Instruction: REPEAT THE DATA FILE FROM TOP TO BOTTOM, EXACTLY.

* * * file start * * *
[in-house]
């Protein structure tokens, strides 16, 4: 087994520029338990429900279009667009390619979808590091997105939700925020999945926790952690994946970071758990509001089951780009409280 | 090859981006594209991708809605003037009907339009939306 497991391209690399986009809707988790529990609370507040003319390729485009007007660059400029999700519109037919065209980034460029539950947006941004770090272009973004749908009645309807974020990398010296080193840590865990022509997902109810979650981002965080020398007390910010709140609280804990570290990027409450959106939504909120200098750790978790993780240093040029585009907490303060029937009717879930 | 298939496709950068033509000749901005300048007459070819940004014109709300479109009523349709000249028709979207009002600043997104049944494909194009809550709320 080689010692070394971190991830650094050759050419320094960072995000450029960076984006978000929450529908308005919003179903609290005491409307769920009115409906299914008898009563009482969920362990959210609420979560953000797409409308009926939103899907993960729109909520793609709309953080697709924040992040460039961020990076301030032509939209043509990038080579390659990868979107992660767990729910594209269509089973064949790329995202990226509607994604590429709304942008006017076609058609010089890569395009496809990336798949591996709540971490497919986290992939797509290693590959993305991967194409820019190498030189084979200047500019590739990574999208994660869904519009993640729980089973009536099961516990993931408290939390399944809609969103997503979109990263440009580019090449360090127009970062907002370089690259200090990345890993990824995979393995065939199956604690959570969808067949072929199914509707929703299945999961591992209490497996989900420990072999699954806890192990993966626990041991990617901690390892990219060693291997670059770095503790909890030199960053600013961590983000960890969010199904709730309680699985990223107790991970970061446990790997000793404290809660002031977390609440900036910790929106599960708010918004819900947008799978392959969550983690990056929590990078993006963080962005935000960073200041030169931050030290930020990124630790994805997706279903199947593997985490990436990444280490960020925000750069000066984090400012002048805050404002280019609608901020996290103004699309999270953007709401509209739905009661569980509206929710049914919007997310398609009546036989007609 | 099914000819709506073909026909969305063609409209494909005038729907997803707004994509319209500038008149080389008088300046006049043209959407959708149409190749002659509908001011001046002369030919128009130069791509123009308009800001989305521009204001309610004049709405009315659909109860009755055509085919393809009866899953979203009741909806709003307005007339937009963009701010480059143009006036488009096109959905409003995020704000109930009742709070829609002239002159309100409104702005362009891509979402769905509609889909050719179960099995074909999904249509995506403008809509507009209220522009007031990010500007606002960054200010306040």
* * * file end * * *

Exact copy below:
[in-house]
């Protein structure tokens, strides 16, 4: 087994520029338990429900279009667009390619979808590091997105939700925020999945926790952690994946970071758990509001089951780009409280 | 090859981006594209991708809605003037009907339009939306 497991391209690399986009809707988790529990609370507040003319390729485009007007660059400029999700519109037919065209980034460029539950947006941004770090272009973004749908009645309807974020990398010296080193840590865990022509997902109810979650981002965080020398007390910010709140609280804990570290990027409450959106939504909120200098750790978790993780240093040029585009907490303060029937009717879930 | 298939496709950068033509000749901005300048007459070819940004014109709300479109009523349709000249028709979207009002600043997104049944494909194009809550709320 080689010692070394971190991830650094050759050419320094960072995000450029960076984006978000929450529908308005919003179903609290005491409307769920009115409906299914008898009563009482969920362990959210609420979560953000797409409308009926939103899907993960729109909520793609709309953080697709924040992040460039961020990076301030032509939209043509990038080579390659990868979107992660767990729910594209269509089973064949790329995202990226509607994604590429709304942008006017076609058609010089890569395009496809990336798949591996709540971490497919986290992939797509290693590959993305991967194409820019190498030189084979200047500019590739990574999208994660869904519009993640729980089973009536099961516990993931408290939390399944809609969103997503979109990263440009580019090449360090127009970062907002370089690259200090990345890993990824995979393995065939199956604690959570969808067949072929199914509707929703299945999961591992209490497996989900420990072999699954806890192990993966626990041991990617901690390892990219060693291997670059770095503790909890030199960053600013961590983000960890969010199904709730309680699985990223107790991970970061446990790997000793404290809660002031977390609440900036910790929106599960708010918004819900947008799978392959969550983690990056929590990078993006963080962005935000960073200041030169931050030290930020990124630790994805997706279903199947593997985490990436990444280490960020925000750069000066984090400012002048805050404002280019609608901020996290103004699309999270953007709401509209739905009661569980509206929710049914919007997310398609009546036989007609 | 099914000819709506073909026909969305063609409209494909005038729907997803707004994509319209500038008149080389008088300046006049043209959407959708149409190749002659509908001011001046002369030919128009130069791509123009308009800001989305521009204001309610004049709405009315659909109860009755055509085919393809009866899953979203009741909806709003307005007339937009963009701010480059143009006036488009096109959905409003995020704000109930009742709070829609002239002159309100409104702005362009891509979402769905509609889909050719179960099995074909999904249509995506403008809509507009209220522009007031990010500007606002960054200010306040």